A pantheon of Igor Mitoraj’s mythological figures is currently presiding over Pompeii, finds Annunciata Walton
Should you find yourself in Italy (or anywhere near it) this year, we recommend a trip to Pompeii—if you’ve been before, you might not recognise it. The hauntingly well-preserved Ancient Roman town, which was covered in the volcanic ash of Mt Vesuvius in AD79, is itself a worthy attraction and, until January 2017, its empty streets, temples and houses will be adorned with statuesque bronze sculptures by Igor Mitoraj (1944–2014).
The posthumous exhibition, arranged by ContiniArtUK, is a rare occurrence at Pompeii, a World Heritage Site that, as described by UNESCO, ‘is without parallel anywhere in the world’. Mitoraj’s monumental works will inhabit some of the site’s most sacred ruins in a display that typifies his profound, artistic relationship with both Classicism and contemporary culture.
During his lifetime, Mitoraj famously exhibited a collection of mythological figures and busts in the 5th-century BC Valley of the Temples, Agrigento, Sicily, the fragmented shapes echoing the presence of a long-lost civilisation.
More confined locations were also exploited successfully, such as with the powerful Luci di Nara (Lights of Nara), installed outside the British Museum in 2002, and, in 2014, Mitoraj became the first living contemporary artist to exhibit in the famous piazza by the Leaning Tower of Pisa, in a show that featured more than 100 of his sculptures in bronze, marble and iron, as well as paintings and plaster casts.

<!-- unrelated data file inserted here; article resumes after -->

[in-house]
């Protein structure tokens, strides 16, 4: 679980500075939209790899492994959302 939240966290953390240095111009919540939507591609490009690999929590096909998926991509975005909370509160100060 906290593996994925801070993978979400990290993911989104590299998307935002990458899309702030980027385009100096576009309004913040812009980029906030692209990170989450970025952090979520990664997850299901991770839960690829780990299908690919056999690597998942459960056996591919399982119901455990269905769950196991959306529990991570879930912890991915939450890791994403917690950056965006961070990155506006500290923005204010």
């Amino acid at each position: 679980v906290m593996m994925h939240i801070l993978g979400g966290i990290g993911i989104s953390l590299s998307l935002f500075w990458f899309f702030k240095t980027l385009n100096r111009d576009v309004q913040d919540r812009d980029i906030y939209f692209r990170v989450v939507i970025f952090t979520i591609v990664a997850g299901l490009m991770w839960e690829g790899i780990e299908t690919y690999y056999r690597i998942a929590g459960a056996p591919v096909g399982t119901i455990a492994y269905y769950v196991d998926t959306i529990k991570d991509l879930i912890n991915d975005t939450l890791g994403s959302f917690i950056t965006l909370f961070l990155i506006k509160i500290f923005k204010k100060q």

In the UK, he exhibited at the Yorkshire Sculpture Park and at Chatsworth, Derbyshire; elsewhere, his commissions included great bronze doors for both the Basilica di Santa Maria degli Angeli e dei Martiri in Rome (2006) and the Jesuit church of Matka Boża Łaskawa in Warsaw (2009).
At Pompeii, the grand figure of Daedalus currently dominates the sacred Temple of Venus and Ikaria, imagined by Mitoraj as the sister of Icarus and Daedalus, is placed within the Temple of Isis—they are just two of the 30 imposing bronzes on show.
The strategic placement of the sculptures is down to the artistic direction of Luca Pizzi, who worked with Mitoraj as his assistant for the 20 years before his death in 2014. To have his works shown in the archaeological ruins of Pompeii was a great ambition of Mitoraj’s and it seems a true testament to his artistic legacy.
‘Igor Mitoraj at Pompeii’, until January 2017 (www.continiartuk.com)